Have You Been Labeled Unresponsive?

Responsiveness is the degree in which you get back to colleagues and foster progress.Your colleagues also do not have a lot of time. Their world is as frenetic as yours. When your colleagues do reach you, they need your help in order to keep moving forward.

Have you been labeled as unresponsive? Do your colleagues use the phrases “black hole,” “bottomless pit” or “it’s like pulling teeth” when describing you? Your colleagues are reaching out to you for a reason. Most of the time, your colleagues are contacting you to obtain something from you (i.e., information, an opinion) in order to make progress on whatever is important to them. Some colleagues may be reaching out just to say “hello,” yet even those colleagues are looking for something – opportunities to build a professional relationship with you. If you have been labeled as a black hole, you are injuring your visibility in two ways –

– Your unresponsiveness impacts negatively on the progress of others.
– Your unresponsiveness impacts the desire for others to reach out to you in the future.

These behaviors are visibility decelerators – your unresponsiveness creates frustration and damages relationships. You become an obstructionist of individual and organizational progress.

How Responsive Are You?

In the Raise Your Visibility model, the third visibility accelerator is responsiveness. Responsiveness is defined as is the degree in which you get back to colleagues and foster progress. It is the other side of the revolving door for the second visibility accelerator – accessibility.

Do any of the following characteristics seem familiar to you when you think about being responsive to others?

– You never return phone calls or respond to your email.

– You have to be caught “live” in your office or on the phone in order for your colleague to connect with you.

– You don’t recognize (and in some cases, don’t care) that you are unresponsive.

– When you do get back to your colleagues, you mask your behavior with self-effacing humor or by overusing happy face emoticons? For example “I totally forgot to get back to you on this! Another topic for me and my therapist …! Anyway, still working on it…”

Being responsive is not about always getting back to everyone instantly. To paraphrase Abraham Lincoln, “You can get back to some of your colleagues all of the time, and all of your colleagues some of the time, but you cannot get back to all of your colleagues all of the time.”

Accessibility + Benefit = Value

It is not enough that you are highly accessible to your colleagues; your colleagues must also benefit from the interaction. After all, what is the point of being highly accessible if the interaction does not benefit your colleagues? Why would your colleagues reach out to you in the first place if not to obtain a benefit from the interaction? Take a look at the types of accessibility illustrated in the following list to help you visualize the relationship between access (your colleagues ability to get to you) and benefit (the benefit you create for your colleagues).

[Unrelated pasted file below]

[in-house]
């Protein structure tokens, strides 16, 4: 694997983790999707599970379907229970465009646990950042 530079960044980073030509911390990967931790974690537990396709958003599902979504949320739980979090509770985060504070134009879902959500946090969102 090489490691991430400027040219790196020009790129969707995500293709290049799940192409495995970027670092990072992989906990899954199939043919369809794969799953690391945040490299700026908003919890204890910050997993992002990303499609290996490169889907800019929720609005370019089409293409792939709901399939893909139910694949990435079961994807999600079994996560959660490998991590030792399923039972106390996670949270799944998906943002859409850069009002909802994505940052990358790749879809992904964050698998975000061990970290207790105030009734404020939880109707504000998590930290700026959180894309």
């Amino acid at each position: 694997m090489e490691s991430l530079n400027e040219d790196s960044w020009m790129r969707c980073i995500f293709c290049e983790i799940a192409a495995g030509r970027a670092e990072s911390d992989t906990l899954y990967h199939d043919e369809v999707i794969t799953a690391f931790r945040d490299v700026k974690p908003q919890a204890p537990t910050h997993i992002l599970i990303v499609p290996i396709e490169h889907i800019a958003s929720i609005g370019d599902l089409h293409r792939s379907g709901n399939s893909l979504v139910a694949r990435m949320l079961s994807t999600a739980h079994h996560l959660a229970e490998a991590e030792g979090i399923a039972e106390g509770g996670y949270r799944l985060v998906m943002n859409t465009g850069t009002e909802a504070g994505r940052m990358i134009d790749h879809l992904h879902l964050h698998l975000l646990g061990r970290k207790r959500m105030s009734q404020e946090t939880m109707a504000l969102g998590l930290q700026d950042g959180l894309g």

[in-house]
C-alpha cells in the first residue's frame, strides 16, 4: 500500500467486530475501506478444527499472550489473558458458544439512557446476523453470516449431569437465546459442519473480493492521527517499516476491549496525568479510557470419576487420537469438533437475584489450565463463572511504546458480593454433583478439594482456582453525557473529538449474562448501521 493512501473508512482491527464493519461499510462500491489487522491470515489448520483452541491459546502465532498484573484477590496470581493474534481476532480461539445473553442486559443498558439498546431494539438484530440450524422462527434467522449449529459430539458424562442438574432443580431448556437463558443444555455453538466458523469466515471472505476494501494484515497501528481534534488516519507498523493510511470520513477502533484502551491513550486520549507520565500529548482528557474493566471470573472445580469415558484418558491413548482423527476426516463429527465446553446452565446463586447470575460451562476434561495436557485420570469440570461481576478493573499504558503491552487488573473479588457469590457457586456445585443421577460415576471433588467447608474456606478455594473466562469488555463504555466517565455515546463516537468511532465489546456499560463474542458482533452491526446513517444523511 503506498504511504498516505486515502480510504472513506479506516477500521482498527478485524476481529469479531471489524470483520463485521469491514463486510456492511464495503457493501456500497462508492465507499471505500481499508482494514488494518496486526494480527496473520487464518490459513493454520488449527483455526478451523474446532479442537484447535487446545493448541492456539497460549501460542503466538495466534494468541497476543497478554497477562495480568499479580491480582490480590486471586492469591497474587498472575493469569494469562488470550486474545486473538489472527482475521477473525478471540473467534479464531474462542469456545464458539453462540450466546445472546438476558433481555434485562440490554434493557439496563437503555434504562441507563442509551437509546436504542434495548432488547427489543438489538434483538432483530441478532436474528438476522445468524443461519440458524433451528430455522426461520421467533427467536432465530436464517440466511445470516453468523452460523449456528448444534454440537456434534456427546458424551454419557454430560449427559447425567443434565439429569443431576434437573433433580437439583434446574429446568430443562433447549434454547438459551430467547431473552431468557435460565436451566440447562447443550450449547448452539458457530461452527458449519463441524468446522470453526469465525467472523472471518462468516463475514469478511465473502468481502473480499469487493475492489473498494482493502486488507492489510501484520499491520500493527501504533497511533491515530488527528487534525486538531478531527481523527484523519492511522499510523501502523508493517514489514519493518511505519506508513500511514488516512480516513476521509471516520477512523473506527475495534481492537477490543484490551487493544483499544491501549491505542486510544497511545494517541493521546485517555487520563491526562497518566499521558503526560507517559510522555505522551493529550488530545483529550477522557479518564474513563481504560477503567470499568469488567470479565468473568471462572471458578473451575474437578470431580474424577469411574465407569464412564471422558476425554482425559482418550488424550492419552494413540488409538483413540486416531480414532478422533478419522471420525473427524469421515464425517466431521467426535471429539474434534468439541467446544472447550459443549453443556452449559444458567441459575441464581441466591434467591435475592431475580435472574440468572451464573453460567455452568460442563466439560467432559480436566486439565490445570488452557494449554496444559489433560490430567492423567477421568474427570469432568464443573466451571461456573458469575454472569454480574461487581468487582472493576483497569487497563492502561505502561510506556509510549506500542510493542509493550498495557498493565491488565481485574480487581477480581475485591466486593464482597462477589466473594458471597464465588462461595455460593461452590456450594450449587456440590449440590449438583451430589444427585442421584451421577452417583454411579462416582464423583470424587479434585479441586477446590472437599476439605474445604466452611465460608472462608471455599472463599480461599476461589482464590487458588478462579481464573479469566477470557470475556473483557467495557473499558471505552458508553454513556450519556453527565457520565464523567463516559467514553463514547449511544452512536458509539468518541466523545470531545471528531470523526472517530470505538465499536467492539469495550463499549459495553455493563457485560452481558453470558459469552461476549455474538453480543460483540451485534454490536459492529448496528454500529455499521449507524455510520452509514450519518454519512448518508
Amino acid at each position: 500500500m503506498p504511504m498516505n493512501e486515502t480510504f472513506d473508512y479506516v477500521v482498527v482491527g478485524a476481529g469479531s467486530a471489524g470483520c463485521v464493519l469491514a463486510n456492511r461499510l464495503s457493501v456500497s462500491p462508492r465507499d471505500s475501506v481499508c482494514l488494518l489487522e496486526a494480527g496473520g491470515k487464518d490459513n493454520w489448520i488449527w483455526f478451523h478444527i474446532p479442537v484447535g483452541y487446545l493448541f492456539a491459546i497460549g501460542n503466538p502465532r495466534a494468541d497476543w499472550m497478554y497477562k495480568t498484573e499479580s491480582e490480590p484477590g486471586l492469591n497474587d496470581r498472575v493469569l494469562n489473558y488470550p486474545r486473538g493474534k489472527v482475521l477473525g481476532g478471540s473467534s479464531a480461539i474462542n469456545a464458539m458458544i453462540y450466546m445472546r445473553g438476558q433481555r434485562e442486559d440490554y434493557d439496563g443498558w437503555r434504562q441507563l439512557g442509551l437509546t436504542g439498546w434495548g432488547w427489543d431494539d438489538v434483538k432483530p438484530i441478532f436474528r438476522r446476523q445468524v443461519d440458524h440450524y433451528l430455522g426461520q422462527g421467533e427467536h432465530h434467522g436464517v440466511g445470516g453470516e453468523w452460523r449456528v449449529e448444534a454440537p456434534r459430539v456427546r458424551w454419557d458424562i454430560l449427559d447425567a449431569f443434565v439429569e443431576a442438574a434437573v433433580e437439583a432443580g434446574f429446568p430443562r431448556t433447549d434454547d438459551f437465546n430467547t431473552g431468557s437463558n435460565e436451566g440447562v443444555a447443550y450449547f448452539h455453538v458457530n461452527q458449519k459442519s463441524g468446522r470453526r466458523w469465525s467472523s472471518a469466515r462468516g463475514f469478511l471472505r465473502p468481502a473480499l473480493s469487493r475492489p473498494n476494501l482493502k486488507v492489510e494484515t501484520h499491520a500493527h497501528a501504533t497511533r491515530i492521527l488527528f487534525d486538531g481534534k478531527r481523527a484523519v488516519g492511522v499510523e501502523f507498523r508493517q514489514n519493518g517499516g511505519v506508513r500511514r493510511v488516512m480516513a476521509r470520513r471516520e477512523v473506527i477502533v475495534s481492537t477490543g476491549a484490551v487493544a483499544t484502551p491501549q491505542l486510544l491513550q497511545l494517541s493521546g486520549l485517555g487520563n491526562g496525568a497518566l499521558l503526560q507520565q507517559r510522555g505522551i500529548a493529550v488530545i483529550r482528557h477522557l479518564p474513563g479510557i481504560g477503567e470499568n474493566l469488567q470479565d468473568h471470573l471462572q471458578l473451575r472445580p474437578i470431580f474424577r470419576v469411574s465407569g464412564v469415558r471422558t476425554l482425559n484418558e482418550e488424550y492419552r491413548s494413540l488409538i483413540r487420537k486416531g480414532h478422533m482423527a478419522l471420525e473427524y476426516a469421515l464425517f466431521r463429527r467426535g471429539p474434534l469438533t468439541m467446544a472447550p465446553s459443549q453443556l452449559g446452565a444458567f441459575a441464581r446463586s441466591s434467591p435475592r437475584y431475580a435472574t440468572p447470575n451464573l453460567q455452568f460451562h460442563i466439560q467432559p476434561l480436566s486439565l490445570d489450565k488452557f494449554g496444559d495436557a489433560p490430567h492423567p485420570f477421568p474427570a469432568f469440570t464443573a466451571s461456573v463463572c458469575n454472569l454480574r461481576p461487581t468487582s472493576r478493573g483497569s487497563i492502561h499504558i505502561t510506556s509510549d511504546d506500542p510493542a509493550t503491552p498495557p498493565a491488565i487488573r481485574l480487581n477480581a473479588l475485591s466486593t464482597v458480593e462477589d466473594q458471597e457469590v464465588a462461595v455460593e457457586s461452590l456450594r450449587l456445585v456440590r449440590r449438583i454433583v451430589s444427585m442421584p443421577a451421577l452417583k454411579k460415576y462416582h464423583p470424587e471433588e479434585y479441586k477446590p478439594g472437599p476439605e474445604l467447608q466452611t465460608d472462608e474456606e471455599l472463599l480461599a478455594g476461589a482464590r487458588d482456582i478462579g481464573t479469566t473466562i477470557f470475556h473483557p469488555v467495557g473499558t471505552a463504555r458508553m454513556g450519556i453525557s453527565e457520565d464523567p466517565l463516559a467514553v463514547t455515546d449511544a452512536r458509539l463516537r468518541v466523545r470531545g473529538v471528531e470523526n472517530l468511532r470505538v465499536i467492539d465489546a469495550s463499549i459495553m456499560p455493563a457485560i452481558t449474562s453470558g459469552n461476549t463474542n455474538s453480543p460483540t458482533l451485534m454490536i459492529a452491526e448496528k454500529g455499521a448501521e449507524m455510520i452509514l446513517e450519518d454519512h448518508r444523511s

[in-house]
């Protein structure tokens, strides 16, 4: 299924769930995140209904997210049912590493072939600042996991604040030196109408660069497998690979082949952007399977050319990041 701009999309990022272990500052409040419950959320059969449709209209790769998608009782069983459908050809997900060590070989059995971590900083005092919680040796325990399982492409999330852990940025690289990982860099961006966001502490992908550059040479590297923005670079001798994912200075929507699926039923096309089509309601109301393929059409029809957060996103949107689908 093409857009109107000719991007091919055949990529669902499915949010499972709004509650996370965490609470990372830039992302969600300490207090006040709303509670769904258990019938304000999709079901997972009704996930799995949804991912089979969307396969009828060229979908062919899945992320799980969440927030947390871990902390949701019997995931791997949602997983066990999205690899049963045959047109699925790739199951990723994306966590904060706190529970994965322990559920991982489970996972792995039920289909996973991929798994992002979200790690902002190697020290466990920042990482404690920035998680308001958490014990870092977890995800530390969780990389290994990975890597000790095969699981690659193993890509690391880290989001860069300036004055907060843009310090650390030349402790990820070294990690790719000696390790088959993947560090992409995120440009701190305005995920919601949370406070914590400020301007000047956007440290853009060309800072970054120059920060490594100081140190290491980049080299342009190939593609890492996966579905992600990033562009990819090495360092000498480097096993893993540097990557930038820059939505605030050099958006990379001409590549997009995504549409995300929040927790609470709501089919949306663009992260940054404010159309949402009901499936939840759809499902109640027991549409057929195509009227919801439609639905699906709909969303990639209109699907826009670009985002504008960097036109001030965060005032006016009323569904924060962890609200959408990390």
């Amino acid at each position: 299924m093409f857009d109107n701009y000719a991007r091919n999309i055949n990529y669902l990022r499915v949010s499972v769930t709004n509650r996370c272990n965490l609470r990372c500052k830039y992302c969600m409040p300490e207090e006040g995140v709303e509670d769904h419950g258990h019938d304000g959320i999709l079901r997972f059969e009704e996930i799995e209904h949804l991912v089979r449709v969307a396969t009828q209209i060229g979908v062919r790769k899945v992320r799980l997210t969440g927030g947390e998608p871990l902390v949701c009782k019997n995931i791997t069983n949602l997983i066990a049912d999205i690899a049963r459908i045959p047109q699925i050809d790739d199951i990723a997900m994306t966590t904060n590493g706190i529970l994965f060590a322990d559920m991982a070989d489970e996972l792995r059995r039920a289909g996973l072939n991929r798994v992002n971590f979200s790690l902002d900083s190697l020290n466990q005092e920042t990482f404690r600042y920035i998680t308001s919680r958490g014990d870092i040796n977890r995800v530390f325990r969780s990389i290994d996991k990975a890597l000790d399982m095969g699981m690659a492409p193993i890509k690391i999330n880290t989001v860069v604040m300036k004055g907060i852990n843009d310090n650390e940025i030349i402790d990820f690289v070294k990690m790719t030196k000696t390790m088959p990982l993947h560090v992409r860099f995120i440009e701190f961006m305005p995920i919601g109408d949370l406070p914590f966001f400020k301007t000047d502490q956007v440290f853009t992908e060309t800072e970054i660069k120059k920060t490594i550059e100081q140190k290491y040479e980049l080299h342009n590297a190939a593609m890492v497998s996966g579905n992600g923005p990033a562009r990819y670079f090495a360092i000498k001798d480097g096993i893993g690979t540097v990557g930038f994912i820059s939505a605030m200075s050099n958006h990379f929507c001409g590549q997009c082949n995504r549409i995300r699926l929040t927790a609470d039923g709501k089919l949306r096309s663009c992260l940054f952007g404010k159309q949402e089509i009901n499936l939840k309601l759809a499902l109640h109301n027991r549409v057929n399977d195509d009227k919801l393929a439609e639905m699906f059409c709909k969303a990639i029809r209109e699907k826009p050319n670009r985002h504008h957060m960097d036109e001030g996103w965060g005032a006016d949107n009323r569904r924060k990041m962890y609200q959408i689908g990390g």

Low Access + Low Benefit. Due to your behavior, you are at risk of being inaccessible to colleagues in your in your organization and industry. In many ways, you are creating a self-fulfilling prophecy – you are not accessible to colleagues and, at that rare moment that they gain access to you, your colleagues do not benefit from the interaction.

Low Access + High Benefit. While your colleagues benefit from their interactions with you, their ability to gain access to you is inconsistent. You are at risk of creating frustration on the part of your colleagues, which may lead to them go elsewhere. It is common for colleagues to say to one another “She’s a great resource if you can get to her.”

High Access + Low Benefit. You have created a strong environment of access for your colleagues. However, your colleagues are not benefiting from their interactions with you, eroding their interest to come see you. You are at risk of being viewed as irrelevant.

High Access + High Benefit. You are demonstrating the right behavior for your colleagues to access you and feel that the interaction is benefiting them. Your high level of being accessible is positively contributing to your visibility in your organization and industry.

Beating Accessibility Hurdle #3

Accessibility is a Raise Your Visibility Indicator and I define accessibility as the degree in which colleagues can reach you and benefit from the interaction.

What is accessibility hurdle #3?

If I have an office, my door is likely closed.

What can you do?

– Leave your office door open all the time and assess the impact. Start small – do this for a day, and then two days, and then a week.

– Consider doing some of your work away from your office so that the door is open more. Schedule time to use a conference room to get some of your work done. This way, at least your door is not closed.

– Schedule times when you need to close your door so that you colleagues know when they can see you. For example, conduct your “closed door” work between 10:00am and noon or 3:00pm and 5:00pm.

Beating Accessibility Hurdle #2

Accessibility is a Raise Your Visibility Indicator and I define accessibility as the degree in which colleagues can reach you and benefit from the interaction.

What is accessibility hurdle #2?

I don’t feel I help my colleagues as much as I would like when I meet with them.

What can you do?

– Confirm the goals of an upcoming meeting with a colleague and the outcomes your colleague needs in order to make progress.

– Pause and confirm with your colleague that the conversation is helping her make progress. If the conversation is not helping her make progress, ask her to restate their goals and outcomes so you can get the conversation back on track.

– Ask your colleague if the conversation was helpful as the conversation comes to a close. If your colleague does not respond in a positive way, ask how else you can help him make progress.

Beating Accessibility Hurdle #1

What is Accessibility Hurdle #1?

I am generally at my desk more than I am away from my desk.

What can you do?

– Find colleagues who seem to have figured it out. Talk with them about how they spend their time and brainstorm on ways that you can get out of your office or workstation more.